British author Philip Kerr introduced his series character, World War II-era Berlin private eye Bernie Gunther, in March Violets. He wrote two sequels over the next couple of years (The Pale Criminal and A German Requiem), but then abruptly discontinued the series, instead producing a succession of standalone thrillers. His most recent novel, Field Gray, is out this month. Credit: Lindsey Parnaby
Castro and JFK are targets of dueling conspiracies in this downbeat tale, a thriller suggesting that the no-good have already
inherited the earth.
It's 1960, and John F. Kennedy has just won his narrow victory over Richard Nixon in an election rigged, it seems, by
mobster Sam Giancana. Read full book review >
An electrifying discovery in the high Himalayas sends a group of scientists—complete with the requisite bad apple— scurrying for traces of the missing link between ape and man. Nonpareil mountaineer Jack Furness returns from an illegal and abortive climb of the forbidden mountain of Machhapuchhare without his friend Didier Lauren, killed in an avalanche, but with a consolation prize: a hominid skull like no other. Read full book review >
Imagine HAL, the murderously defensive computer of 2001, in charge of a state-of-the-art Los Angeles office building, and you have the premise for Kerr's witty, eminently predictable blockbuster. Jenny Bao, feng shui consultant for the Yu Building's Chinese owner, knows the omens for the skyscraper are all wrong, but instead of heeding her warnings, Ray Richardson, the building's head architect, just tries to get his partner Mitchell Bryan, Jenny's lover, to pressure her to sign off on the feng shui testing before the final pre-opening inspection. Read full book review >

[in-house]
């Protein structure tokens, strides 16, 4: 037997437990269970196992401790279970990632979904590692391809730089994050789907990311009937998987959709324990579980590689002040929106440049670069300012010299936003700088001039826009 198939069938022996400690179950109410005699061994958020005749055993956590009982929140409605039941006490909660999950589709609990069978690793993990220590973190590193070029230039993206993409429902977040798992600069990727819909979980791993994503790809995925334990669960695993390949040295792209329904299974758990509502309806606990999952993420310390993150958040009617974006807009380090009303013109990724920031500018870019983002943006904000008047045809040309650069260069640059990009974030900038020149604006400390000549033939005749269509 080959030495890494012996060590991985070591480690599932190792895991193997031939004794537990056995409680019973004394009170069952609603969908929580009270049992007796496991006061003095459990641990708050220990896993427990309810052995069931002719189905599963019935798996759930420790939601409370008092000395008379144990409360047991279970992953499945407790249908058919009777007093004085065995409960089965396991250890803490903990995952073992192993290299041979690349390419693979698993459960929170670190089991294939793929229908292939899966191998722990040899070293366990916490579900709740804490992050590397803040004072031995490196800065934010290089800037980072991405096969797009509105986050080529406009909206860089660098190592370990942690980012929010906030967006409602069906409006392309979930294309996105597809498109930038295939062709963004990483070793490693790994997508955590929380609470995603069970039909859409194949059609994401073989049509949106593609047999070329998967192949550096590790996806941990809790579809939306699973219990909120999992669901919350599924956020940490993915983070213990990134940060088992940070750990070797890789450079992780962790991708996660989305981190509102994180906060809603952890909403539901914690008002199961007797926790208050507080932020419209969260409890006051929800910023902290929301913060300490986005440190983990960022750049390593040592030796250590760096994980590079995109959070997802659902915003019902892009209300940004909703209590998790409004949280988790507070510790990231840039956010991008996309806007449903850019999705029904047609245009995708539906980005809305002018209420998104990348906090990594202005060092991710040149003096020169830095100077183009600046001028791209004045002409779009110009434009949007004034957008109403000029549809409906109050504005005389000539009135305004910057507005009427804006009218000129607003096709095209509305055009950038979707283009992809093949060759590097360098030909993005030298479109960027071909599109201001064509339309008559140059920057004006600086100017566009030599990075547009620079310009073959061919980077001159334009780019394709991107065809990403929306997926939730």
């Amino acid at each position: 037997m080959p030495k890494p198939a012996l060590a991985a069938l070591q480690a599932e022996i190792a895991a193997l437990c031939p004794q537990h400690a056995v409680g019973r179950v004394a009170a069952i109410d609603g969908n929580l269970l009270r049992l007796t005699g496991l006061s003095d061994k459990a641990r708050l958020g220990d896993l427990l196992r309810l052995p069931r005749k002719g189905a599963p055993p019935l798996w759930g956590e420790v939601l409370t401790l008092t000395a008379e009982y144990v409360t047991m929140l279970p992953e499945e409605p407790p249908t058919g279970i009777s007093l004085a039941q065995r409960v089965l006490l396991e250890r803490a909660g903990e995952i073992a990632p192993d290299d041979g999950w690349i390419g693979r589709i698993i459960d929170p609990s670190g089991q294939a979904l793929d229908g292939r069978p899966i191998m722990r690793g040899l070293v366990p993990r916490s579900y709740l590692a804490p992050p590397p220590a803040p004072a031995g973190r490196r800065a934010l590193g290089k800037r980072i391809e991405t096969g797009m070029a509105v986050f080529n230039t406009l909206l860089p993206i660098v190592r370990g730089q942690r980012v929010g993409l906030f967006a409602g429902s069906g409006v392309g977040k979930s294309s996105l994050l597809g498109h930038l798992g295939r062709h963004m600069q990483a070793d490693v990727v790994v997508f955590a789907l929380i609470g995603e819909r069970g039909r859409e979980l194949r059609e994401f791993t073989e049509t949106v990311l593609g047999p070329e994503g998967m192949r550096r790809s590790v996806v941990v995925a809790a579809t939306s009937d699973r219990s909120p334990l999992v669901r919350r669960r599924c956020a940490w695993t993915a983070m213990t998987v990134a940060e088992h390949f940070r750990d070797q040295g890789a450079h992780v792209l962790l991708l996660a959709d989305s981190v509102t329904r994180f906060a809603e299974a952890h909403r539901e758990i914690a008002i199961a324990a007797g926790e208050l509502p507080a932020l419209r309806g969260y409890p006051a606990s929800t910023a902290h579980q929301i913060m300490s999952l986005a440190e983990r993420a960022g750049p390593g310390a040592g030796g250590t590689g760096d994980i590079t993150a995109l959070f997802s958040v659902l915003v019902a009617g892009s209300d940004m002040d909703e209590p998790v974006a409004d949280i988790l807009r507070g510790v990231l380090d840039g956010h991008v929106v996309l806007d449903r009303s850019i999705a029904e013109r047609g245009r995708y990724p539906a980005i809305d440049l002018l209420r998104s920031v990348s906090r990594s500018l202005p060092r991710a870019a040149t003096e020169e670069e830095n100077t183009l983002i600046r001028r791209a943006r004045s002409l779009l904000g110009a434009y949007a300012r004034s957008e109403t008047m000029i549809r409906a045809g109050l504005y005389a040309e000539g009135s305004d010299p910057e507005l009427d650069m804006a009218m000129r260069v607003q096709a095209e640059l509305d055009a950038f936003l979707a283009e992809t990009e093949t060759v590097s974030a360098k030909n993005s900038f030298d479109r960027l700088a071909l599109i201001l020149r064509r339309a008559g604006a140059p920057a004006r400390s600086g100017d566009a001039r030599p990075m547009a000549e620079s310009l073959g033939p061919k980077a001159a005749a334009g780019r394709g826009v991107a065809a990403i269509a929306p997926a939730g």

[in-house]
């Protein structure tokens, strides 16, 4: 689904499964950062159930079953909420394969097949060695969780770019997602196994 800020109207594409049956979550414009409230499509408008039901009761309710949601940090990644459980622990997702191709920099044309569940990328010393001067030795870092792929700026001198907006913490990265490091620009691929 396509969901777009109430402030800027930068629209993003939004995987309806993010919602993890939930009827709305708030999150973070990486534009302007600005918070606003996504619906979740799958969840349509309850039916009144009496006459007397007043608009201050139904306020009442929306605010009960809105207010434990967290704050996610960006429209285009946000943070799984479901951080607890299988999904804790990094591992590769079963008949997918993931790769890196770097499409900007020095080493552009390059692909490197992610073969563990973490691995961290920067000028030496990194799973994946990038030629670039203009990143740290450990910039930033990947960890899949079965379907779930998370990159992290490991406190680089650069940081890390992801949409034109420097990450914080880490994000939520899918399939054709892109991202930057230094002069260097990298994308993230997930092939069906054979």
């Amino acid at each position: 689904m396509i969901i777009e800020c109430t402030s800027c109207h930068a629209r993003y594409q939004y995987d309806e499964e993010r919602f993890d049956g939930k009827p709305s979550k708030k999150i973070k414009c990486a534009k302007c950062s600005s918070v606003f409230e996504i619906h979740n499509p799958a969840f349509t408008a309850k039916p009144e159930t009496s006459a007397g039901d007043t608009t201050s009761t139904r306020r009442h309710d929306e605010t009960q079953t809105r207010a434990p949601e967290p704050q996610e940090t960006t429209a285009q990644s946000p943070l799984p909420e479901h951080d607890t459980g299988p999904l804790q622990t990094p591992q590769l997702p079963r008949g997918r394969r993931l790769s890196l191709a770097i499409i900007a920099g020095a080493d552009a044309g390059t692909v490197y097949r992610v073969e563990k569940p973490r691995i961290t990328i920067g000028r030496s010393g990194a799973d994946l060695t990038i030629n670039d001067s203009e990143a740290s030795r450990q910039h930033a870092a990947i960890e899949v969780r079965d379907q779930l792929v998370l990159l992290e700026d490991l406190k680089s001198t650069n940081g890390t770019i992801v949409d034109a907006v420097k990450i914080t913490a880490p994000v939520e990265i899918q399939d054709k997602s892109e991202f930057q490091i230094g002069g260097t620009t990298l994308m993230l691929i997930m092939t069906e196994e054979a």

Bernhard Gunther, who's aged over ten years since his first appearance in 1936 Berlin—he's now lived through a hellish war and has settled down warily with a wife who's cuckolding him with one of the occupying Americans—is cast as a less witty but equally mordant detective in this postwar tale of murder and political intrigue. Read full book review >